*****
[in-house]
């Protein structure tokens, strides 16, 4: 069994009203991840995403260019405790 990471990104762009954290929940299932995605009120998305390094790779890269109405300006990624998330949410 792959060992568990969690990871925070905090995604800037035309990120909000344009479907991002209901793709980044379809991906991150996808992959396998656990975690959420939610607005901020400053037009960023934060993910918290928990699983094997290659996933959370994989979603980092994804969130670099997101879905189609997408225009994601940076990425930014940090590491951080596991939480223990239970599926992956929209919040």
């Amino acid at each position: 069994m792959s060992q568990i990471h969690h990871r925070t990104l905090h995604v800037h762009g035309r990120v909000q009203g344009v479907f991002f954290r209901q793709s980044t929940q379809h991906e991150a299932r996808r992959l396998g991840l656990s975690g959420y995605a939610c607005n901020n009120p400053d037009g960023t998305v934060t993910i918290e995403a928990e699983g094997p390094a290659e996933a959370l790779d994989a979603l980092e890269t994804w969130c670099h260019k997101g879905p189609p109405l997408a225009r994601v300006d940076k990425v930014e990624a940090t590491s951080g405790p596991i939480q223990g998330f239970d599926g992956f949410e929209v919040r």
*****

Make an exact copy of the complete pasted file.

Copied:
[in-house]
């Protein structure tokens, strides 16, 4: 069994009203991840995403260019405790 990471990104762009954290929940299932995605009120998305390094790779890269109405300006990624998330949410 792959060992568990969690990871925070905090995604800037035309990120909000344009479907991002209901793709980044379809991906991150996808992959396998656990975690959420939610607005901020400053037009960023934060993910918290928990699983094997290659996933959370994989979603980092994804969130670099997101879905189609997408225009994601940076990425930014940090590491951080596991939480223990239970599926992956929209919040």
């Amino acid at each position: 069994m792959s060992q568990i990471h969690h990871r925070t990104l905090h995604v800037h762009g035309r990120v909000q009203g344009v479907f991002f954290r209901q793709s980044t929940q379809h991906e991150a299932r996808r992959l396998g991840l656990s975690g959420y995605a939610c607005n901020n009120p400053d037009g960023t998305v934060t993910i918290e995403a928990e699983g094997p390094a290659e996933a959370l790779d994989a979603l980092e890269t994804w969130c670099h260019k997101g879905p189609p109405l997408a225009r994601v300006d940076k990425v930014e990624a940090t590491s951080g405790p596991i939480q223990g998330f239970d599926g992956f949410e929209v919040r």